New year, new start. It is a terrible cliché. But the fact is, as another year ticks by, it’s a good opportunity to close down the open tabs in our brains and refresh the browser. However, having created some new, unused space, we fall into the trap of filling it with so-called New Year’s resolutions, stacking up new tabs and maxing out. According to a You Gov poll, 29% of 18-24-year-olds intend to start 2024 by making a New Year’s resolution. Yet, how many will actually stick?
The custom of a New Year’s resolution dates back 4000 years to the Babylonians. They would celebrate the new year by promising the gods to pay their debts and return any borrowed objects. Whilst today we don’t make promises to the Gods, we do make them to ourselves. Has this innovation made it easier to stick to them? Well the same poll reported that only 9% claimed to have stuck to their resolutions throughout the year. Even after 4,000 years of practice, why are we so bad at keeping them?
New Year’s Resolutions are about getting into the habit of doing new things. Too often, we set such overwhelming ambitions that we’re just lining ourselves up for failure. The first hurdle we trip down on is Mondays. Like the new year, starting something new at the beginning of the week is certainly enticing. The synergy of 2024 starting on a Monday should make committing and sticking to our promises easier. But the problem with Mondays is that there are 53 of them this year. There will always be another Monday to star again but before you know it, it will be 2025.
In all seriousness, it’s because we’re muddled up between means, and our ends often confuse the difference between aspiration and practice. If the polling data is anything to go by, we make a practice out of setting goals and aspiring to achieve them. This is the wrong way around. If we are to stick to our ‘resolutions’, there has to be a change. The most effective habit to create this change is focus.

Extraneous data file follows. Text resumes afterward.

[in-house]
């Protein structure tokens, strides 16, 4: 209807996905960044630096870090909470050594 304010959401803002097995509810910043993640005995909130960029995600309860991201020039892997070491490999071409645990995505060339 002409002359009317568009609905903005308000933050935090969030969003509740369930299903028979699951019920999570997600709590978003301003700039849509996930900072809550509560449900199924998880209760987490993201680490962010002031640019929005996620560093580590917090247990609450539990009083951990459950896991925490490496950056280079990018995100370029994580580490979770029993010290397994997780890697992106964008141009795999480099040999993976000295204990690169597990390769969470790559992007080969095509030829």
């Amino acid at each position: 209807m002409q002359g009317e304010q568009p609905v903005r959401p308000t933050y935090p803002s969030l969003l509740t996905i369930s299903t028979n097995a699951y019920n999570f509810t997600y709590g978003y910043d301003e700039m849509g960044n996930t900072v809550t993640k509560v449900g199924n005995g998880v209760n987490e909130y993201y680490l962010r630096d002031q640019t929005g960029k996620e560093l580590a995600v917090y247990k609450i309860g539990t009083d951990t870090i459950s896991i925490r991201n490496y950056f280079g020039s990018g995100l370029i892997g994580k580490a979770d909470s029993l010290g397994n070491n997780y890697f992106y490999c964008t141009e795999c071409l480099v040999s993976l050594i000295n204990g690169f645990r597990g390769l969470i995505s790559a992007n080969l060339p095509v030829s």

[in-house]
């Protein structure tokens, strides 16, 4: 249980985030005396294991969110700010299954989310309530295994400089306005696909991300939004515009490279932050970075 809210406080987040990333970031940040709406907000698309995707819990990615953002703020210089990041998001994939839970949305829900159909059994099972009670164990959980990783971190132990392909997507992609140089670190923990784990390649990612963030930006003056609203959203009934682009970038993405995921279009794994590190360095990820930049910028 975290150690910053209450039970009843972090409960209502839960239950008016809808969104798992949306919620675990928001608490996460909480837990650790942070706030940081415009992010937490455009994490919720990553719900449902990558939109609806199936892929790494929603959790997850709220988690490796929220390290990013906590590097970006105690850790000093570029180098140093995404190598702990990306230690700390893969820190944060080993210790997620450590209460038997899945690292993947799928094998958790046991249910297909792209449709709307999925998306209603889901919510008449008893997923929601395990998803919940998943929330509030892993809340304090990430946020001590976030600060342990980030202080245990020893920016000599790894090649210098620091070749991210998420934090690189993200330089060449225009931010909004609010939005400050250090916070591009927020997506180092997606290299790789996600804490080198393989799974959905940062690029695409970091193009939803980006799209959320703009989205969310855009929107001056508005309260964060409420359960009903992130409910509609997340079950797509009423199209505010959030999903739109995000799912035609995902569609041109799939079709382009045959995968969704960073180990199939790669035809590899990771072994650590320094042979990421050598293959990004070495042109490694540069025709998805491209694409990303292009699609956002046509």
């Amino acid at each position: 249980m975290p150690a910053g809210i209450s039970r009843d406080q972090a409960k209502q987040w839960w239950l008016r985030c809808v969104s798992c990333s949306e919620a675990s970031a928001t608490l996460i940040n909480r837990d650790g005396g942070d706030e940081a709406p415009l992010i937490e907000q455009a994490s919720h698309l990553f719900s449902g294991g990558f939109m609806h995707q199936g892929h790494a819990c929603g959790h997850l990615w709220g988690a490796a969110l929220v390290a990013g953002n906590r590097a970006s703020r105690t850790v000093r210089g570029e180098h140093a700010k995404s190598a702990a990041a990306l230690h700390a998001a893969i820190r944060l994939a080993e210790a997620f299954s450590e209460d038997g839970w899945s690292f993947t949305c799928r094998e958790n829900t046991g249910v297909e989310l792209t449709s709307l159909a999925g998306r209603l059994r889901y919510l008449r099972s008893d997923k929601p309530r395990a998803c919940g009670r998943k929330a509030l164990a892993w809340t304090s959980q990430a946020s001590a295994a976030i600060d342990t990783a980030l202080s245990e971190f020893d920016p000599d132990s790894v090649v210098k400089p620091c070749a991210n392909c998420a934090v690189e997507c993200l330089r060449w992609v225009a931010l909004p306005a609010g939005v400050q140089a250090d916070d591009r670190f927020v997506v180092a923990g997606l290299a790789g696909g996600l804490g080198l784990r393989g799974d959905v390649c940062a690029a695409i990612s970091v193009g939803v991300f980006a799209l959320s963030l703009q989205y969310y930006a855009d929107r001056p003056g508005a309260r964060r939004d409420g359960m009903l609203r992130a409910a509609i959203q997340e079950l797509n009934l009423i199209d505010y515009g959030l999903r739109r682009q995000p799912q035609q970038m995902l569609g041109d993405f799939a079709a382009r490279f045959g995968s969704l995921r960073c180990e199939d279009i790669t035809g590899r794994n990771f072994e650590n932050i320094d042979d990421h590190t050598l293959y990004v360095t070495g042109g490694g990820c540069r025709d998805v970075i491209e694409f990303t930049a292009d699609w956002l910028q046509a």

What is focus? The idea of focusing is often misleading. It’s not a switch that can be flicked on, where we say, “Right, I’m going to focus today”. Instead, it is a habit that, once formed, must be constantly maintained. That is done by saying no to other stuff. It means sacrifice. It means saying no to things you want to do with every bone in your body. Saying no to things you can’t stop thinking about from waking up until falling asleep again. It takes practice. Research shows it takes 66 consecutive days to form a habit in the brain. That is hard. Start small. Start with one thing to say no to and build it up from there.
Optimism alone will not create the habit of achieving the goal you’ve set for yourself. This is the reason why so many resolutions fail. Without the ability to focus, it just creates an endless doom loop of failed ambitions.
Why not form the habit that will allow you to create further habits? Change is big and hard. It’s also lots of baby steps on a bigger journey. Most importantly, refining your ability to focus will give you the confidence to decide what is essential and what isn’t. Therefore it sets the parameters for further change in the future.
Meaningful and lasting change is a lot of little things done well. It will scare you how many goals can be achieved when you truly learn to focus. Otherwise, every year, we just become a nation of almosts and maybes.